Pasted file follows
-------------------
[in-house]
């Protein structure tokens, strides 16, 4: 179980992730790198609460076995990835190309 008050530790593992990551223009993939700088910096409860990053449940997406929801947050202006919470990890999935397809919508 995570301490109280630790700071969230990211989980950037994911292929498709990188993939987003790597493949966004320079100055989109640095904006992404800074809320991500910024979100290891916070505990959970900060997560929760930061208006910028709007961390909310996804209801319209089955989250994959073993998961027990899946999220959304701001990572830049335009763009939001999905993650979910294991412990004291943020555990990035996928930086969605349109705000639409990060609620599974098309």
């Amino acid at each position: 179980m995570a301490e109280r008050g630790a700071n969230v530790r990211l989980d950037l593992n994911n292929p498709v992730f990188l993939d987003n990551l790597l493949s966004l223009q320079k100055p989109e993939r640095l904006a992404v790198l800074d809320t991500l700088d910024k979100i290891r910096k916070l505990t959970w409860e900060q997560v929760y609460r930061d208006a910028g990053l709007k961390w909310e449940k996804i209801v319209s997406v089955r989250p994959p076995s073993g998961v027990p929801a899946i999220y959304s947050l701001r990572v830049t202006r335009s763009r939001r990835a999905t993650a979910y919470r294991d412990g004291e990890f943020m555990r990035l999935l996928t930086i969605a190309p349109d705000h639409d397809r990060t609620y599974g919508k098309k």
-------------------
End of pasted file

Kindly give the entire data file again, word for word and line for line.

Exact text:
[in-house]
């Protein structure tokens, strides 16, 4: 179980992730790198609460076995990835190309 008050530790593992990551223009993939700088910096409860990053449940997406929801947050202006919470990890999935397809919508 995570301490109280630790700071969230990211989980950037994911292929498709990188993939987003790597493949966004320079100055989109640095904006992404800074809320991500910024979100290891916070505990959970900060997560929760930061208006910028709007961390909310996804209801319209089955989250994959073993998961027990899946999220959304701001990572830049335009763009939001999905993650979910294991412990004291943020555990990035996928930086969605349109705000639409990060609620599974098309």
């Amino acid at each position: 179980m995570a301490e109280r008050g630790a700071n969230v530790r990211l989980d950037l593992n994911n292929p498709v992730f990188l993939d987003n990551l790597l493949s966004l223009q320079k100055p989109e993939r640095l904006a992404v790198l800074d809320t991500l700088d910024k979100i290891r910096k916070l505990t959970w409860e900060q997560v929760y609460r930061d208006a910028g990053l709007k961390w909310e449940k996804i209801v319209s997406v089955r989250p994959p076995s073993g998961v027990p929801a899946i999220y959304s947050l701001r990572v830049t202006r335009s763009r939001r990835a999905t993650a979910y919470r294991d412990g004291e990890f943020m555990r990035l999935l996928t930086i969605a190309p349109d705000h639409d397809r990060t609620y599974g919508k098309k």